inally, after a horrendous journey through some horrendous traffic conditions I’ve rocked up at Brooklands Lake in Snodland, Kent. This is the Medway Valley Fisheries Brooklands as opposed to the DDAPs Brooklands for sake of clarification, and my victim today is Century-backed Lee Randall. He’s a Kent Lad, and despite having been around the block a few times and having caught a lot of good fish, this is his first ever magazine feature.
Being by the side of water is amazing and after a stressful journey of almost 5hrs in some hideous queues (my FB followers will know I love a queue) I’m relaxed within minutes as I’m met with a cracking chunk of water. Talking to Lee, even though he’s a local lad, Operation Stack is in place and the M20 is a nightmare making his journey across the county one of almost 3hrs. A lot of effort for an overnighter, but that’s why he’s successful.
At 25-acres, Brooklands is a reed-lined club water that is, quite frankly, beautiful and it leaves me wishing I lived closer. Lee is pitched up in a swim known as The Bailiffs and although he has fished the lake a few times, he hasn’t been here for four years.
“They’ve grown on quite a bit and they are still growing,” said Lee as we watched firstly a chestnut brown mirror of mid-twenties roll some 30yds out in front of him and then secondly a grebe pop to the surface in the same sort of area but looking a little bit stressed.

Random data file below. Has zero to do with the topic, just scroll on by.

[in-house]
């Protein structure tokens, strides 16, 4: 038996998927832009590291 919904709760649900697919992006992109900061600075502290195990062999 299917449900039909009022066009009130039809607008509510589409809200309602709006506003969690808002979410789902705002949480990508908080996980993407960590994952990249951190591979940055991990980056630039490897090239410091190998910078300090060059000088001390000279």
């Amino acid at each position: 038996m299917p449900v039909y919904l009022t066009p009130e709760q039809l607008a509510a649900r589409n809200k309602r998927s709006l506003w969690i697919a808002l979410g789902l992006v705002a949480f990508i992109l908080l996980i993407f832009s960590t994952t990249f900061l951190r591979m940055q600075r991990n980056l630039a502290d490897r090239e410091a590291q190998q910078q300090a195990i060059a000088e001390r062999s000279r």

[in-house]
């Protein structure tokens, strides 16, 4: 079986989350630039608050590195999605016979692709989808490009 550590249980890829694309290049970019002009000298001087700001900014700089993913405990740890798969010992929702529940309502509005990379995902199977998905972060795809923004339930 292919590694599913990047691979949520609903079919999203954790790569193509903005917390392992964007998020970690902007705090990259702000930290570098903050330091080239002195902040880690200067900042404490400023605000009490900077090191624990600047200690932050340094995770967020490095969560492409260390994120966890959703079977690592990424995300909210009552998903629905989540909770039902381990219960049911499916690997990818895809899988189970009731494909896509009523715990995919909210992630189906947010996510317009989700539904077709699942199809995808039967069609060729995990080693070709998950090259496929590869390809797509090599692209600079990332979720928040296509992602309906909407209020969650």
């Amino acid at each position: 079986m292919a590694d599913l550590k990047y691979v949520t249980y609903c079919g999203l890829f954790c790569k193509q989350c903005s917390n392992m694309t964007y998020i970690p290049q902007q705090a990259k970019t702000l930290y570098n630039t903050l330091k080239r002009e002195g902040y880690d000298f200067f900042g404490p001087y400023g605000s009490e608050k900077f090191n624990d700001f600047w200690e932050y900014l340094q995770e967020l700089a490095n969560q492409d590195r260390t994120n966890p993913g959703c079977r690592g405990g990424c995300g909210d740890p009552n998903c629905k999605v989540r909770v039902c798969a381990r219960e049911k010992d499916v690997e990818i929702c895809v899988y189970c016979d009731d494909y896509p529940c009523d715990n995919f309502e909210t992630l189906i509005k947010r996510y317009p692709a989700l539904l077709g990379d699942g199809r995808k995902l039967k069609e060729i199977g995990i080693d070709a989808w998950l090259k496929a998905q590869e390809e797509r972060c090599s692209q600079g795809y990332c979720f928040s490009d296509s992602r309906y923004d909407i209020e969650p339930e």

“I’m only here for an overnighter, not a quick one, but a proper one (we’ve been joking about ‘quick overnighters’). I finished work mid-afternoon, arrived at the lake after more horrendous traffic and found the wind blowing down this end of the lake. I’ve done my homework and found that this end is producing a few, too. I also know from past experience that this part of the lake is good early season.”
Lee spent a few minutes having a quick cast and feeling the leads down before confirming he was satisfied with his spots and got three rods in place in no time at all with the minimum of fuss.